Stack Name [sam-app]: companies-data-demoAWS Region [us-east-1]:
#Shows you resources changes to be deployed and require a 'Y' to initiate deploy
Confirm changes before deploy [y/N]: y #SAM needs permission to be able to create roles to connect to the resources in your templateAllow SAM CLI IAM role creation [Y/n]: Y HelloWorldFunction may not have authorization defined, Is this okay? [y/N]: y Save arguments to configuration file [Y/n]: Y SAM configuration file [samconfig.toml]: SAM configuration environment [default]:

A new stack will now be created with the following resources:

Navigate to the AWS console, notice that a new lambda and API gateway endpoint got created. Now, it’s time to update these to reflect what we want.

API & Lambda infrastructure

First, we will start by fixing the name of the lambda and deleting anything related to hello world. Change the HelloWorldLambda under Resources to:

Delete the Outputs section, as we do not need the stack outputs in our example.

Run sam build and sam deploy again to build & deploy the updated stack. The changeset will look like this:

To validate this in the AWS console:

  • Navigate to Lambda, and select the newly created lambda to see how it’s connected to the API gateway
  • Navigate to dynamoDB and validate that the “companies” table got created. Note that it has no data at the moment. Feel free to use the command listed in the section above to load some data

You might be wondering how is the API being created even though our CloudFormation template does not include it. According to the AWS documentation:

An AWS::Serverless::Api resource need not be explicitly added to a AWS Serverless Application Definition template. A resource of this type is implicitly created from the union of Api events defined on AWS::Serverless::Function resources defined in the template that do not refer to an AWS::Serverless::Api resource.

But in our case, we would need to explicitly define it, as we want to access this API from the browser, and we’d want to enable Cors. The template will be as follows (it includes the roles and policies creation as well):

Lambda code

Now that our endpoint is created, we can start with updating the logic of our lambda function.

The lambda function is going to get the items from the “Companies” table where the type of the company is “PUBLIC”.

  • Under the src folder tidy up the package.json file by uninstalling Axios, mocha, and chai: npm uninstall axios mocha chai
  • In the app.js file, remove the data that’s related to hello-world created by the sam init command
  • In your terminal install the client SDK that enables the interaction with dynamo DB npm i @aws-sdk/client-dynamodb @aws-sdk/util-dynamodb
  • Change the implementation in app.js to the following:
exports.lambdaHandler = async (event, context) => { 
const dynamodb = new DynamoDB({ region: 'us-east-1' });
const results = await dynamodb.scan({ TableName: 'companies' });
console.log('the result return is: ', JSON.stringify(results));
};
  • in this previous snippet, we’re just scanning the query DB and listing the results.

This can be tested through multiple methods, one of them is by going to the AWS console → Lambda; select the newly created lambda → Click the ‘Select test events’ dropdown, and create a new event (keep the default values as we’re not relying on the event yet) → Click the test button. Once done, navigate to the CloudWatch log associated with this lambda, and verify that the companies inserted into your ‘companies’ table are printed in the logs.

Build the functionality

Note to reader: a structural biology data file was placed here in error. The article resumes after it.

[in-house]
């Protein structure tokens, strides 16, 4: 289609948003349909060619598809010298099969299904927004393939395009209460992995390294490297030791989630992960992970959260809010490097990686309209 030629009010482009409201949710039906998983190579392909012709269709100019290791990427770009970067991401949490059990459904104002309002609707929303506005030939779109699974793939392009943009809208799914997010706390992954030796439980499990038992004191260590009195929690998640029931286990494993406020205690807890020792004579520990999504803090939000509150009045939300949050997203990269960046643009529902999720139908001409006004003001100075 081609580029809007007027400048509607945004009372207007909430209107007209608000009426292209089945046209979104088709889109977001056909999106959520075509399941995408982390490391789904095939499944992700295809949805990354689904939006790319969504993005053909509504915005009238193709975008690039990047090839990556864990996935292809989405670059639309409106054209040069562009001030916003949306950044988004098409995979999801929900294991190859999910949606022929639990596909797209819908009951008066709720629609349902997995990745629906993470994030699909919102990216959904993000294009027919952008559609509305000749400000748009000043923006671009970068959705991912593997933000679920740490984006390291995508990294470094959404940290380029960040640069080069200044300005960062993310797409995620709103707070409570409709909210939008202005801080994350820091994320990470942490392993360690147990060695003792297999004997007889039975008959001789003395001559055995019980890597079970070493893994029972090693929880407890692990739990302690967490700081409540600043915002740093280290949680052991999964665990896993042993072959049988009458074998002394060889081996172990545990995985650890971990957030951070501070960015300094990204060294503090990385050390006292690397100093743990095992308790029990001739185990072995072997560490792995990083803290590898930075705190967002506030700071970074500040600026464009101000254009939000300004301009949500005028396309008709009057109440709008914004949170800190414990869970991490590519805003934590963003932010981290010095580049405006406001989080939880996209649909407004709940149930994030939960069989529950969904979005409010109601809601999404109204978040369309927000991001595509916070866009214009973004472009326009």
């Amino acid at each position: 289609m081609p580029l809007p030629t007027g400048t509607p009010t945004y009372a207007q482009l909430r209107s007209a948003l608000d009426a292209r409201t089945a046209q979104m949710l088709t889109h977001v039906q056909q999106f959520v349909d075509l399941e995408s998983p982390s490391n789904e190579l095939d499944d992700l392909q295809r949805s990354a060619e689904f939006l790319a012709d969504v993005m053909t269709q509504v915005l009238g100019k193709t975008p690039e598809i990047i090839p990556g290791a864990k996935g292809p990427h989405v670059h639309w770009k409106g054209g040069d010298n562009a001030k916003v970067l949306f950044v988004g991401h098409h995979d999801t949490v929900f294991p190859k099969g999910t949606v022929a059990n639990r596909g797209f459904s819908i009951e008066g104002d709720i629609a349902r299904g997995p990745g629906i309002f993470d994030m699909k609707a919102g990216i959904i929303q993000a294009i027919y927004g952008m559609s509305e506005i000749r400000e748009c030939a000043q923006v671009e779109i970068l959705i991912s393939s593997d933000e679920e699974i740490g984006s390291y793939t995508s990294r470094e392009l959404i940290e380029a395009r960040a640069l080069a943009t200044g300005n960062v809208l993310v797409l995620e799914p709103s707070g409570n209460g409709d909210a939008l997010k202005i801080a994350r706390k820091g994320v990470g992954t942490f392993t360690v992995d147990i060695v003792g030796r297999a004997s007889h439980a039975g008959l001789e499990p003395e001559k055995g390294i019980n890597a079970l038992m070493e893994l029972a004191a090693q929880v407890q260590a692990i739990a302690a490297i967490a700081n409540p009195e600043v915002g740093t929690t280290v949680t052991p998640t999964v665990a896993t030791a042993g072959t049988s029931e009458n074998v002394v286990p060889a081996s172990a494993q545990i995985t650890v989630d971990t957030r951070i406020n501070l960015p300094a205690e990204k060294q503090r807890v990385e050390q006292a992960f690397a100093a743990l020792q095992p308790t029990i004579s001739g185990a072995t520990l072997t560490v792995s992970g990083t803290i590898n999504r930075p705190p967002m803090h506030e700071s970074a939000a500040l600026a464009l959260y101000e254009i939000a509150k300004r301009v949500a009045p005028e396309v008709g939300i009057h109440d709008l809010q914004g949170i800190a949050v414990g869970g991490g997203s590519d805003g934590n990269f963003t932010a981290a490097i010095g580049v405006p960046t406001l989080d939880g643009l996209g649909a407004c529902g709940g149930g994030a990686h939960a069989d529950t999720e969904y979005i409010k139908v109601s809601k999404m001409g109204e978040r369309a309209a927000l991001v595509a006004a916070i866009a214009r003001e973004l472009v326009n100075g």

In this subsection, we will build the functionality we need, it has a defect (or multiple defects), but that’s the goal — later on, this is where we would be finding one of the security issues. Update the app.js to be as follows (check the inline comments):

Deploy the code again.

We now have a running backend. After you’ve got it deployed, and created a few items in the dynamodb table, navigate to the API Gateway in AWS console and test the newly created endpoint:

Front End

Now that we have everything ready on the backend, we will build a simple React application that consumes the API we created.

Run the following command: npx create-react-app front-end

We would want to change the code in the App.js component to do an HTTP call to the endpoint. In AWS Console, navigate to API Gateway → Stage, select Prod — Notice an “Invoke URL https://nfyhswe7rg.execute-api.us-east-1.amazonaws.com/Prod/companies" at the top of the page. Click that link to request the same data you added in DynamoDB.

Our front end will have 2 components, App.js which contains the list of public companies, and CompanyDetails, which shows each company’s details.

App.js will look like this:

CompanyDetails.js will look like this:

Start your front end by running npm start, a new page will open in your browser at http://localhost:3000.

Notice the following:

  • When we load the page, we send a request that would retrieve all the public companies
  • When we click the “Show revenue” button, we send another request that returns the revenue of the company given the ID passed (of course this can be avoided by directly showing the value which we already have on the front-end, but this defeats the purpose of the blog post)

Please excuse the UI style as I did not spend much time or effort on this part.

What are the security vulnerabilities? or any other vulnerabilities? How can we solve them?

The full source code can be found at https://github.com/AHaydar/companies-data-demo

Thanks for reading.

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Ali Haydar

Written by

Software engineer (JS | REACT | Node | AWS | Test Automation)

The Startup

Get smarter at building your thing. Follow to join The Startup’s +8 million monthly readers & +800K followers.

Ali Haydar

Written by

Software engineer (JS | REACT | Node | AWS | Test Automation)

The Startup

Get smarter at building your thing. Follow to join The Startup’s +8 million monthly readers & +800K followers.